England's Wednesday win over Norway began in a less than half-filled Wembley Stadium, was watched by a smaller television audience than that which tuned in for the Great British Bake Off (actually) and concluded with an expletive-filled rant from manager Roy Hodgson. In between, the Three Lions managed just a pair of shots on target (the poor journalist who pointed out that fact was the subject of Hodgson's tirade), and while Wayne Rooney scored the game's only goal from the penalty spot in the 68th minute, his teammates seemed to play better upon his substitution in the 70th minute.
  • Xabi's decision smart, classy move

    Xabi Alonso is sharp as a tack. Following Spain's hasty exit from the 2014 World Cup -- and his own, prominent role in the three-match travesty -- the midfielder on Wednesday announced his retirement from international football, helping open the door to the country's next, up-and-coming generation.
  • Blues can't lose

    Jose Mourinho is out of excuses. Last season the Chelsea manager deployed some curious delay tactics when addressing his side's ability to contend for the Premier League title, offering the Blues were a "little horse that needs milk and needs to learn how to jump."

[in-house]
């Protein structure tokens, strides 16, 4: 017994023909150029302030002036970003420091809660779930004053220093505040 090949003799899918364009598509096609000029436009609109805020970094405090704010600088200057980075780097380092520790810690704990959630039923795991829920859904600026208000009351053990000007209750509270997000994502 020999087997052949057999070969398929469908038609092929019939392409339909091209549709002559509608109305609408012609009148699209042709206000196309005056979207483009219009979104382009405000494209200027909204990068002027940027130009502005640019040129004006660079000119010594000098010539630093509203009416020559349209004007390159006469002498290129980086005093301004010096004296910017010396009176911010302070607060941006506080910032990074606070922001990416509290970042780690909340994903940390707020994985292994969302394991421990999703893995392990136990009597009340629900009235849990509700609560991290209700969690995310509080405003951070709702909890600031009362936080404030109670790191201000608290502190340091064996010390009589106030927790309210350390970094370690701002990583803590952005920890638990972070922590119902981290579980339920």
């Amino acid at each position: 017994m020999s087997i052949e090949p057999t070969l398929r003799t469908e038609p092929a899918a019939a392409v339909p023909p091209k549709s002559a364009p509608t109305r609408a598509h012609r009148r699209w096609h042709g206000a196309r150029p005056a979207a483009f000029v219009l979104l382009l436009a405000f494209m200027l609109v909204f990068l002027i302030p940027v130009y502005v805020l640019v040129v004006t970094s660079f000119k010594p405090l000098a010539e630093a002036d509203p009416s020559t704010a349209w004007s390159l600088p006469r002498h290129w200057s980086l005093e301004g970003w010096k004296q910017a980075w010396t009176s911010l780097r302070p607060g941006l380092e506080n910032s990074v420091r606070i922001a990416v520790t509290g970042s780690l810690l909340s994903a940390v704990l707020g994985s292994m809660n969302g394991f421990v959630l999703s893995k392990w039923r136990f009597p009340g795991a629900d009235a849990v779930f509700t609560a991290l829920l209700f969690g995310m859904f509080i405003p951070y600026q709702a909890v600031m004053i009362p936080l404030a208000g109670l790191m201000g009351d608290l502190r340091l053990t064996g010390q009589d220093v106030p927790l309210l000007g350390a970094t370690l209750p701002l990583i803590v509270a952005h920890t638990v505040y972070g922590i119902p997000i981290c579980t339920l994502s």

• American icon will be missed

    Four months ago, I asked Landon Donovan about his retirement plans. Having recently turned 32, the Los Angeles Galaxy forward was about to set the all-time goal-scoring mark in Major League Soccer and was eagerly anticipating the upcoming World Cup.
  • Messi idolized, but Maradona has own church

    Lionel Messi was 11 years old when the Hand of God chapel went up in his hometown of Rosario. Consecrated as Iglesia Maradoniana, the "Church of Maradona," it became a shrine to Argentina's favourite hero -- a gathering place where El Diego's works and wonders could be venerated, his outfoxing of the English and harassment by FIFA recalled and revered.
  • Germans starting to own this autobahn

    "Off his sick bed and into the headlines," was how broadcaster Peter Drury decribed the miracle of Mats Hummels.
    Just four days after being left behind as his Germany teammates traveled to Porto Alegre for a round of 16 match against Algeria, the central defender was out from under the covers and heading home the winner against France in Friday's World Cup quarter-final.
  • Will Neymar's magic continue vs. Colombia?

    The World Cup of upsets, hockey scores and wild entertainment has become the World Cup of defensive suffocation, anxiety and extra time. Apparently the eight teams remaining in the tournament learned their lesson during an unpredictable group stage that saw many of the supposed superpowers -- Spain, Italy, England and Portugal among them -- dropped at the first hurdle.
  • Costa Rica the Cinderella story

    Cinderella has wavy, silver hair, a fiery temper and, a few hours after a shave, the hint of a moustache. No, we're not talking about the fictional girl, typically illustrated as virtuous and blonde, but rather the archetypal Cinderella -- the subject of neglect, obscurity and mistreatment.
  • All quiet on the England front